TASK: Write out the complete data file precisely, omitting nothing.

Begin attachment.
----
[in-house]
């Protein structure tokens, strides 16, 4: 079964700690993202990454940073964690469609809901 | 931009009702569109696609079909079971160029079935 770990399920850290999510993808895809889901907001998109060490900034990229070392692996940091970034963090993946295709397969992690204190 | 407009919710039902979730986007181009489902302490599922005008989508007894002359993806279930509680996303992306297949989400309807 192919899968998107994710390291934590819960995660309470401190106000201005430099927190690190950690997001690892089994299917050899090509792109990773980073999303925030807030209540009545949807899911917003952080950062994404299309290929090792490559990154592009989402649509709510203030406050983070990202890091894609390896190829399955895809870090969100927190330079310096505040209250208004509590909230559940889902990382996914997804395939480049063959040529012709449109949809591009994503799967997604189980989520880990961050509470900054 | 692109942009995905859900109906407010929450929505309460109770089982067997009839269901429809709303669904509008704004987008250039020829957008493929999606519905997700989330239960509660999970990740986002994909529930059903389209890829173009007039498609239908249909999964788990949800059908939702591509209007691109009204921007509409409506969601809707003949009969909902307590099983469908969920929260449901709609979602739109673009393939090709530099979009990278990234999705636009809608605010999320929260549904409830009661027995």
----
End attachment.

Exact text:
[in-house]
């Protein structure tokens, strides 16, 4: 079964700690993202990454940073964690469609809901 | 931009009702569109696609079909079971160029079935 770990399920850290999510993808895809889901907001998109060490900034990229070392692996940091970034963090993946295709397969992690204190 | 407009919710039902979730986007181009489902302490599922005008989508007894002359993806279930509680996303992306297949989400309807 192919899968998107994710390291934590819960995660309470401190106000201005430099927190690190950690997001690892089994299917050899090509792109990773980073999303925030807030209540009545949807899911917003952080950062994404299309290929090792490559990154592009989402649509709510203030406050983070990202890091894609390896190829399955895809870090969100927190330079310096505040209250208004509590909230559940889902990382996914997804395939480049063959040529012709449109949809591009994503799967997604189980989520880990961050509470900054 | 692109942009995905859900109906407010929450929505309460109770089982067997009839269901429809709303669904509008704004987008250039020829957008493929999606519905997700989330239960509660999970990740986002994909529930059903389209890829173009007039498609239908249909999964788990949800059908939702591509209007691109009204921007509409409506969601809707003949009969909902307590099983469908969920929260449901709609979602739109673009393939090709530099979009990278990234999705636009809608605010999320929260549904409830009661027995």